ST. LOUIS -- In the point-of-sale realm, battery-operated action displays are a big selling point with retailers because they capture consumer attention and generate sales.
For Anheuser-Busch here, that means ski-lift tickets that bob in and out of a Michelob Light 12-pack or an oversize golf ball rotating on a tee above a Michelob 18-pack.
"Art on a stick just doesn't cut it anymore," says Steve Winkler, senior product manager for the Michelob family.
The rotating golf ball display is being used this spring to support the second-annual Great Golf Ball Giveway by calling attention to and generating sales of 18-packs of Michelob, Michelob Light and Michelob Dry containing certificates for a free sleeve of Ram Tour Balata LB golf balls. Later in the summer, the action display can continue to be used, but the premium will change to a free golf hat.
"There are really a lot of choices in the beer aisle," Winkler explains. If you're going to stand out from the competition, "dynamic packaging and POS have to work together," he adds. Both need to project the brand's superpremium image.
"We're always trying to communicate to consumers that Michelob is a step above," he says.
With a continuous series of promotions planned for 1996, POS materials change constantly.
"We also have to monitor packaging changes to make sure supporting materials match current graphics and logos," says Winkler.
In March, for example, POS materials incorporating the anniversary seal celebrated the brand's 100th birthday and publicized the chance of winning $100 for shoppers buying commemorative 12-packs. Later in the year, standard price and reminder materials for Michelob will continue to feature the seal, as will the Great Golf Giveway and holiday packaging and promotional materials.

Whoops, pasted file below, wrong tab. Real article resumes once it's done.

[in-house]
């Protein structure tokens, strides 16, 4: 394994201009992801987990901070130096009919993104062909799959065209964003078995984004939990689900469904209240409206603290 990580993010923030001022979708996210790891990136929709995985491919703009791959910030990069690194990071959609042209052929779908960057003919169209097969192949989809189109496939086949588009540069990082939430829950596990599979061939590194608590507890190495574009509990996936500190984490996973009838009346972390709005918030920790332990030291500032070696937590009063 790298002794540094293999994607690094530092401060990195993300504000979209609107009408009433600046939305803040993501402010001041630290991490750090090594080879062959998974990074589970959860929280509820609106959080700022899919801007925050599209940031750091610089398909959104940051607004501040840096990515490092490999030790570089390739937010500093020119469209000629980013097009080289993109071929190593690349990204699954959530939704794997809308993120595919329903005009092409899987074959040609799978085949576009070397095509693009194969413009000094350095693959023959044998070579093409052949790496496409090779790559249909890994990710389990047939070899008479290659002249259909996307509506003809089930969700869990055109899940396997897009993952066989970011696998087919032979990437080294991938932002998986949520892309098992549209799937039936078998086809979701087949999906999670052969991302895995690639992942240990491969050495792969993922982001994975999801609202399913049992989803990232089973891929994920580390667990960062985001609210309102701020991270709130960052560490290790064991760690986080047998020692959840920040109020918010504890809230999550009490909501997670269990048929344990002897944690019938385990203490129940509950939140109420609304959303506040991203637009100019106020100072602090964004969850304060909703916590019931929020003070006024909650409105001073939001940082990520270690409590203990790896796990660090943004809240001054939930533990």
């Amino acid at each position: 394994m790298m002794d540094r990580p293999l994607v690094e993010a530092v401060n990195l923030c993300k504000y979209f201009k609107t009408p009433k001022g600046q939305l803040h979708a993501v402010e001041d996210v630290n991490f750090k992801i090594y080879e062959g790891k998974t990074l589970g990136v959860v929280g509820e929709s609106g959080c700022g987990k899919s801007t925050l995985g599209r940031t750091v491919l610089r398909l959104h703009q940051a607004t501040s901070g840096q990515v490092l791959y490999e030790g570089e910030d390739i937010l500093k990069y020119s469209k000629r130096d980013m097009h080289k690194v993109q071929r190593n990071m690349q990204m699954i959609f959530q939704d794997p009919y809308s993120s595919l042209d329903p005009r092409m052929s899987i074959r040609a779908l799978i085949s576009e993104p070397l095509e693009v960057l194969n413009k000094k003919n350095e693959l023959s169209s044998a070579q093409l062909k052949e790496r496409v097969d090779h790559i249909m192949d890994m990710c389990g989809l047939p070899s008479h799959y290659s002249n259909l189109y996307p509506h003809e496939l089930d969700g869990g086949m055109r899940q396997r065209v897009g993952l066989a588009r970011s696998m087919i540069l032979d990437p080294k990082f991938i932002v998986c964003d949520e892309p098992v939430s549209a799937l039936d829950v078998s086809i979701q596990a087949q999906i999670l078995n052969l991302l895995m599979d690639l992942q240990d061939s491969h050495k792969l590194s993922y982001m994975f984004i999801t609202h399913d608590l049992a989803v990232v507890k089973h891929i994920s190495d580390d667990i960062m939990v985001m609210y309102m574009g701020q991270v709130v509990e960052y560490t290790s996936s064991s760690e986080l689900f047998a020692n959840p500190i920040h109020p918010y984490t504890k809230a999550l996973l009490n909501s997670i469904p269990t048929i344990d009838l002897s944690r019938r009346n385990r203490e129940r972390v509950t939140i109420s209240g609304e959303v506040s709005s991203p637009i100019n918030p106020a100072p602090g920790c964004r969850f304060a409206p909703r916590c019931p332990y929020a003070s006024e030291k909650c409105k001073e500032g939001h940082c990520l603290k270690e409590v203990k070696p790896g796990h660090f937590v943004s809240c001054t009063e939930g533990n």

Although production of POS materials is done in-house, A-B relies on outside firms for the design phase.
"We use a variety of agencies because we like to keep programs fresh. We always want new ideas," says Winkler.
POS materials are targeted to off- or on-premises outlets.
"We try to look at each business segment individually," explains Winkler.
For example, pole displays are constructed in two sizes, larger for supermarkets and smaller for convenience stores. Other off-premises items include banners, shelf talkers, shelf strips, base wrap, case cards and cooler stickers, while on-premises can include danglers, table tents, tap markers, mirrors, signs and banners.
"Our wholesalers are responsible for placement and make sure product is merchandised properly with the right price point, shelf space and merchandising materials," says Winkler.
Along with A-B, they also help pay for the materials. Cost varies depending on the complexity of the piece, with prices per unit ranging from less than $1 to $15 to $20 each for the more elaborate structures.
Another consideration is durability. Most POS materials are printed on heavy paper or corrugated paperboard to ensure they'll withstand wear and tear and hold up for several weeks. "The longer they stay up, the more opportunity there is to sell product," says Winkler.